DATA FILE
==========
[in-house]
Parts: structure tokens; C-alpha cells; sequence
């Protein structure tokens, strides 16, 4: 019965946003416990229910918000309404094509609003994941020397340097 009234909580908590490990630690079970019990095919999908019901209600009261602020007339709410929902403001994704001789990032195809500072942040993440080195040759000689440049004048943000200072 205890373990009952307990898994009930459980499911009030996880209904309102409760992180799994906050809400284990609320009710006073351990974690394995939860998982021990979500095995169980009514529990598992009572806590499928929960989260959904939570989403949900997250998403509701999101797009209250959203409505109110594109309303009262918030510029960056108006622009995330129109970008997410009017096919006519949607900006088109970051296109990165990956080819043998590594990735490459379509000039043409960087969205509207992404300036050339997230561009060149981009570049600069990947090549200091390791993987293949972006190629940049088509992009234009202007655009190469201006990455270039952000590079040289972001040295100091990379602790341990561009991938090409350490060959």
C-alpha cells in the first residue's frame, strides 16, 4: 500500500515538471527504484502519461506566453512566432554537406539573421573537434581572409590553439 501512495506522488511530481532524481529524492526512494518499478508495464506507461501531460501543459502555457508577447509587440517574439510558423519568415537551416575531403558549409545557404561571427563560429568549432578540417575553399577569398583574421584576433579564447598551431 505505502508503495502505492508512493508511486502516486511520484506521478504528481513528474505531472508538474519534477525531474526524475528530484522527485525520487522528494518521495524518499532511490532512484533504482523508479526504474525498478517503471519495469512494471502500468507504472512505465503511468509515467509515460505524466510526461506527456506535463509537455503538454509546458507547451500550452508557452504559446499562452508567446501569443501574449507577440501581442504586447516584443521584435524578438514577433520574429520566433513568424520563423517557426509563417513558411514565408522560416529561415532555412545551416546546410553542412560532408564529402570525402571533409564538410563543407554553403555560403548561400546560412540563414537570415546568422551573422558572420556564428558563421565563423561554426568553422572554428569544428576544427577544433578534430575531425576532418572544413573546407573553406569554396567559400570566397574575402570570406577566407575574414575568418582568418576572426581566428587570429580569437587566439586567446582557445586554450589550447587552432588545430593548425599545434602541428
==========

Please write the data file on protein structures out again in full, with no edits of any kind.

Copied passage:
[in-house]
Parts: structure tokens; C-alpha cells; sequence
């Protein structure tokens, strides 16, 4: 019965946003416990229910918000309404094509609003994941020397340097 009234909580908590490990630690079970019990095919999908019901209600009261602020007339709410929902403001994704001789990032195809500072942040993440080195040759000689440049004048943000200072 205890373990009952307990898994009930459980499911009030996880209904309102409760992180799994906050809400284990609320009710006073351990974690394995939860998982021990979500095995169980009514529990598992009572806590499928929960989260959904939570989403949900997250998403509701999101797009209250959203409505109110594109309303009262918030510029960056108006622009995330129109970008997410009017096919006519949607900006088109970051296109990165990956080819043998590594990735490459379509000039043409960087969205509207992404300036050339997230561009060149981009570049600069990947090549200091390791993987293949972006190629940049088509992009234009202007655009190469201006990455270039952000590079040289972001040295100091990379602790341990561009991938090409350490060959």
C-alpha cells in the first residue's frame, strides 16, 4: 500500500515538471527504484502519461506566453512566432554537406539573421573537434581572409590553439 501512495506522488511530481532524481529524492526512494518499478508495464506507461501531460501543459502555457508577447509587440517574439510558423519568415537551416575531403558549409545557404561571427563560429568549432578540417575553399577569398583574421584576433579564447598551431 505505502508503495502505492508512493508511486502516486511520484506521478504528481513528474505531472508538474519534477525531474526524475528530484522527485525520487522528494518521495524518499532511490532512484533504482523508479526504474525498478517503471519495469512494471502500468507504472512505465503511468509515467509515460505524466510526461506527456506535463509537455503538454509546458507547451500550452508557452504559446499562452508567446501569443501574449507577440501581442504586447516584443521584435524578438514577433520574429520566433513568424520563423517557426509563417513558411514565408522560416529561415532555412545551416546546410553542412560532408564529402570525402571533409564538410563543407554553403555560403548561400546560412540563414537570415546568422551573422558572420556564428558563421565563423561554426568553422572554428569544428576544427577544433578534430575531425576532418572544413573546407573553406569554396567559400570566397574575402570570406577566407575574414575568418582568418576572426581566428587570429580569437587566439586567446582557445586554450589550447587552432588545430593548425599545434602541428